Novak Djokovic: Second player has visa cancelled over vaccine exemption

Renata Voracova was reportedly detained by the Australian Border Force on Thursday

Tom Kershaw
Friday 07 January 2022 12:07 GMT
Novak Djokovic being kept in Australia as a ‘prisoner’ says his mother

Doubles player Renata Voracova has become the second Australian Open hopeful to have their visa cancelled and is now reportedly being held in the same quarantine hotel as Novak Djokovic.

Voracova, who had already competed in a warm-up event in Melbourne, is said to have obtained a vaccine exemption on the basis that she had been infected with Covid-19 in the past six months - the same reason used by Djokovic.

The 38-year-old was detained by Australian Border Force (ABF) officials on Thursday and taken to the same Park Hotel in Carlton where Djokovic is being held, according to ABC News.

Djokovic will remain at the facility, which his parents have likened to a “dirty prison” with “terrible food” and “bugs”, until Monday when his appeal against the ABF’s decision to cancel his visa is heard.

It remains unclear as of yet whether Voracova, who was born in the Czech Republic, will also appeal or if she will be deported. The ABF are also reportedly looking for a third player who entered the country with an exemption.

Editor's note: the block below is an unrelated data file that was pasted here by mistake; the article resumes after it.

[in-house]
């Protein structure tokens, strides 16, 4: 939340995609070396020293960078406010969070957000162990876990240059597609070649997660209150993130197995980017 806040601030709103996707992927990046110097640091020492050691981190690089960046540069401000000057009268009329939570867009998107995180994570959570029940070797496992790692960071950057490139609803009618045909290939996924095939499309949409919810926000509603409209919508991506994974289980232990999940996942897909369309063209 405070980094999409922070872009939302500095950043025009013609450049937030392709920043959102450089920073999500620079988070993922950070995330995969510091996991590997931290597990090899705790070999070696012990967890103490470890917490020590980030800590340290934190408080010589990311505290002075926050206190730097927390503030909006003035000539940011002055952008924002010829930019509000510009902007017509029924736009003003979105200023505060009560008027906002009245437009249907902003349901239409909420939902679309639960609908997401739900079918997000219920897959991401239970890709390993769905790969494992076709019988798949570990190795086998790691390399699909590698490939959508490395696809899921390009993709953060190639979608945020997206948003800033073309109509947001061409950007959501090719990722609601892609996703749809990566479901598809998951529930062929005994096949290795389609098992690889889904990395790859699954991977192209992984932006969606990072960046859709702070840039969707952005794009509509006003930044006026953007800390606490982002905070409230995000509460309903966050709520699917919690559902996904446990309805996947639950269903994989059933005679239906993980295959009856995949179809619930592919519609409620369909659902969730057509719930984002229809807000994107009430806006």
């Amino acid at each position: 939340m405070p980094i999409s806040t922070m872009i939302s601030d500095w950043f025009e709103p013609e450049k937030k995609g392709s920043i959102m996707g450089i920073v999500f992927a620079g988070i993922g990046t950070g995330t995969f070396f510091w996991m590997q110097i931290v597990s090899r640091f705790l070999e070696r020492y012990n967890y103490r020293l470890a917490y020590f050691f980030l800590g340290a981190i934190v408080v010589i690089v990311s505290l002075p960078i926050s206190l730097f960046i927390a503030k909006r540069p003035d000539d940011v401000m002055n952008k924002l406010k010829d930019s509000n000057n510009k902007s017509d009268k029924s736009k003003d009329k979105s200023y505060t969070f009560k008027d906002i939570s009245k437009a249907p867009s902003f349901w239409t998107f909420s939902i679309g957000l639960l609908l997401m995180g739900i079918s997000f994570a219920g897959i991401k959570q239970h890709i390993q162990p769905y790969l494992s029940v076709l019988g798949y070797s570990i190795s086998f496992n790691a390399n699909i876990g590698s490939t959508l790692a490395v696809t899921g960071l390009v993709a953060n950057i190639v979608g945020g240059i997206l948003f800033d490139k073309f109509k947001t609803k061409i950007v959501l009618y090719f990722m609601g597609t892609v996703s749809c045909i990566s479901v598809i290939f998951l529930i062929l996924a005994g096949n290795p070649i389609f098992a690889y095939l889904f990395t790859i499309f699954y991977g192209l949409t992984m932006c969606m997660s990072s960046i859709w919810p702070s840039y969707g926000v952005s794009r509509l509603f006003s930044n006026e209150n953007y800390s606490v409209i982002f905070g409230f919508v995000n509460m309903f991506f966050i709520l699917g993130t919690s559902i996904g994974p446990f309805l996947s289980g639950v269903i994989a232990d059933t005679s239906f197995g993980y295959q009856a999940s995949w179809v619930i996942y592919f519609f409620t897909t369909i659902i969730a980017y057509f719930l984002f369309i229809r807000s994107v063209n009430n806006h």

Australia’s home affairs minister, Karen Andrews, had already confirmed on Thursday that the ABF was investigating other players following Djokovic’s high-profile detainment.

“I’m aware of those allegations, and I can assure you that the Australian Border Force is investigating that now,” she told 2GB.

Although the majority of Australians were furious that Djokovic had been granted entry to the country, despite failing to disclose his vaccination status, there have also been accusations that the government are now using his case for political gain.

Protestors gather outside the Park Hotel in Melbourne
Protestors gather outside the Park Hotel in Melbourne ( The Associated Press)

Australia’s prime minister, Scott Morrison, had previously said Djokovic’s entry was a matter for the Victorian government and Tennis Australia before intervening after the public’s fierce reaction.

Djokovic had flown to Australia under the assumption that he had been cleared to compete at the tournament under a “medical exemption”.

If he fails to win his legal case, which will be heard at around 11pm GMT on Sunday, the nine-time Australian Open champion could face up to a three-year ban from the country.

Australian player Nick Kyrgios, who has clashed publicly with Djokovic over his views on multiple occasions, moved to defend the Serbian on Thursday, saying: “This is one of our great champions. At the end of the day, he is human. Do better.”

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